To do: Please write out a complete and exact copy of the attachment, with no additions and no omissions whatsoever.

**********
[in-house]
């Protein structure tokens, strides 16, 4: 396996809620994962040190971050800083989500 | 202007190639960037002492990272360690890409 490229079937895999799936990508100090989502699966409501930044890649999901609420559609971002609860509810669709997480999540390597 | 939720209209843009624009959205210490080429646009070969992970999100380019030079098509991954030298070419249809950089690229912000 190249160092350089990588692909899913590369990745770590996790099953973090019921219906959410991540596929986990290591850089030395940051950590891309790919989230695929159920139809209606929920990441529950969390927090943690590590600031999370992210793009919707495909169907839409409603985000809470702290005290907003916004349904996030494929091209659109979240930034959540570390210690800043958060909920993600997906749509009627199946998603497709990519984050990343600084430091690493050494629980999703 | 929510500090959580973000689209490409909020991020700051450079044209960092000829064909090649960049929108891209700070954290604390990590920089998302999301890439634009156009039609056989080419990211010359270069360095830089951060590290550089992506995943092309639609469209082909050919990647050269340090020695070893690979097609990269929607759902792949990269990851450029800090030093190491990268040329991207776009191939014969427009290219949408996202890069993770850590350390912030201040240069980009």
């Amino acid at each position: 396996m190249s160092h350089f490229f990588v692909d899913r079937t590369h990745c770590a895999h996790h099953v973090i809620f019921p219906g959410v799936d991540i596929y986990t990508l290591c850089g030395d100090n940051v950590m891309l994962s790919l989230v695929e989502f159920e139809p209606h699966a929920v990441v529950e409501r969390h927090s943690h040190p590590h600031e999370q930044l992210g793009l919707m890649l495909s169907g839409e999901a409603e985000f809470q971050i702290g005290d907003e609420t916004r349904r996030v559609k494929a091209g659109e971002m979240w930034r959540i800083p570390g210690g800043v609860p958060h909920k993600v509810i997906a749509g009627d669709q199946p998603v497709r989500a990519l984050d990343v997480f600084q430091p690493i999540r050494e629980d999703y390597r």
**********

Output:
[in-house]
């Protein structure tokens, strides 16, 4: 396996809620994962040190971050800083989500 | 202007190639960037002492990272360690890409 490229079937895999799936990508100090989502699966409501930044890649999901609420559609971002609860509810669709997480999540390597 | 939720209209843009624009959205210490080429646009070969992970999100380019030079098509991954030298070419249809950089690229912000 190249160092350089990588692909899913590369990745770590996790099953973090019921219906959410991540596929986990290591850089030395940051950590891309790919989230695929159920139809209606929920990441529950969390927090943690590590600031999370992210793009919707495909169907839409409603985000809470702290005290907003916004349904996030494929091209659109979240930034959540570390210690800043958060909920993600997906749509009627199946998603497709990519984050990343600084430091690493050494629980999703 | 929510500090959580973000689209490409909020991020700051450079044209960092000829064909090649960049929108891209700070954290604390990590920089998302999301890439634009156009039609056989080419990211010359270069360095830089951060590290550089992506995943092309639609469209082909050919990647050269340090020695070893690979097609990269929607759902792949990269990851450029800090030093190491990268040329991207776009191939014969427009290219949408996202890069993770850590350390912030201040240069980009």
């Amino acid at each position: 396996m190249s160092h350089f490229f990588v692909d899913r079937t590369h990745c770590a895999h996790h099953v973090i809620f019921p219906g959410v799936d991540i596929y986990t990508l290591c850089g030395d100090n940051v950590m891309l994962s790919l989230v695929e989502f159920e139809p209606h699966a929920v990441v529950e409501r969390h927090s943690h040190p590590h600031e999370q930044l992210g793009l919707m890649l495909s169907g839409e999901a409603e985000f809470q971050i702290g005290d907003e609420t916004r349904r996030v559609k494929a091209g659109e971002m979240w930034r959540i800083p570390g210690g800043v609860p958060h909920k993600v509810i997906a749509g009627d669709q199946p998603v497709r989500a990519l984050d990343v997480f600084q430091p690493i999540r050494e629980d999703y390597r």